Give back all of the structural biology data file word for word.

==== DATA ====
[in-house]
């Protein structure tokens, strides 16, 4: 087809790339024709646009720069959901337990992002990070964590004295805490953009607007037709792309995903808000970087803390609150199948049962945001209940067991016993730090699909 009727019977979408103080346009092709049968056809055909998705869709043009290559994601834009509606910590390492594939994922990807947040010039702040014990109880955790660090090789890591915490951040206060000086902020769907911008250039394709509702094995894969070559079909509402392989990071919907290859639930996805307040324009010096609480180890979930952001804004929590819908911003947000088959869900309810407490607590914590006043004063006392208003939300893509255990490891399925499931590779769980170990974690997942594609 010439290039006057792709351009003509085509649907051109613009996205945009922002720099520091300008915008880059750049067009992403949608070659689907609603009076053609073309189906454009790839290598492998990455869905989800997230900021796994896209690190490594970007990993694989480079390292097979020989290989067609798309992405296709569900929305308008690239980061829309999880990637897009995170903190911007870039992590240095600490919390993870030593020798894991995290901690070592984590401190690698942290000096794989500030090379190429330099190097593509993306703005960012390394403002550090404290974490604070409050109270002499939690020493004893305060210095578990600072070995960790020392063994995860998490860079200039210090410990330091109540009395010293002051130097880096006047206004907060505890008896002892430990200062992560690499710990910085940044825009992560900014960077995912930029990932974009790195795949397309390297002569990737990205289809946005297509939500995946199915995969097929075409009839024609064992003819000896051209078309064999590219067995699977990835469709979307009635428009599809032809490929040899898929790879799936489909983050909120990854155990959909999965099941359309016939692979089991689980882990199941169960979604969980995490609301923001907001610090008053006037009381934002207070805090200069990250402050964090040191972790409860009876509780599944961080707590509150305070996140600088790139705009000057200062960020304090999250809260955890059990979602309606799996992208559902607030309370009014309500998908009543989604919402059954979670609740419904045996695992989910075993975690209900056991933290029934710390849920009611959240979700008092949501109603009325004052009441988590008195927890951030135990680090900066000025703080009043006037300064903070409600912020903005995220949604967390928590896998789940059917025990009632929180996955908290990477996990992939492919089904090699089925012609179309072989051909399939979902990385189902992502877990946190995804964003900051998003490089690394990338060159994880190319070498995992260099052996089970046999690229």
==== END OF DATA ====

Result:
[in-house]
């Protein structure tokens, strides 16, 4: 087809790339024709646009720069959901337990992002990070964590004295805490953009607007037709792309995903808000970087803390609150199948049962945001209940067991016993730090699909 009727019977979408103080346009092709049968056809055909998705869709043009290559994601834009509606910590390492594939994922990807947040010039702040014990109880955790660090090789890591915490951040206060000086902020769907911008250039394709509702094995894969070559079909509402392989990071919907290859639930996805307040324009010096609480180890979930952001804004929590819908911003947000088959869900309810407490607590914590006043004063006392208003939300893509255990490891399925499931590779769980170990974690997942594609 010439290039006057792709351009003509085509649907051109613009996205945009922002720099520091300008915008880059750049067009992403949608070659689907609603009076053609073309189906454009790839290598492998990455869905989800997230900021796994896209690190490594970007990993694989480079390292097979020989290989067609798309992405296709569900929305308008690239980061829309999880990637897009995170903190911007870039992590240095600490919390993870030593020798894991995290901690070592984590401190690698942290000096794989500030090379190429330099190097593509993306703005960012390394403002550090404290974490604070409050109270002499939690020493004893305060210095578990600072070995960790020392063994995860998490860079200039210090410990330091109540009395010293002051130097880096006047206004907060505890008896002892430990200062992560690499710990910085940044825009992560900014960077995912930029990932974009790195795949397309390297002569990737990205289809946005297509939500995946199915995969097929075409009839024609064992003819000896051209078309064999590219067995699977990835469709979307009635428009599809032809490929040899898929790879799936489909983050909120990854155990959909999965099941359309016939692979089991689980882990199941169960979604969980995490609301923001907001610090008053006037009381934002207070805090200069990250402050964090040191972790409860009876509780599944961080707590509150305070996140600088790139705009000057200062960020304090999250809260955890059990979602309606799996992208559902607030309370009014309500998908009543989604919402059954979670609740419904045996695992989910075993975690209900056991933290029934710390849920009611959240979700008092949501109603009325004052009441988590008195927890951030135990680090900066000025703080009043006037300064903070409600912020903005995220949604967390928590896998789940059917025990009632929180996955908290990477996990992939492919089904090699089925012609179309072989051909399939979902990385189902992502877990946190995804964003900051998003490089690394990338060159994880190319070498995992260099052996089970046999690229």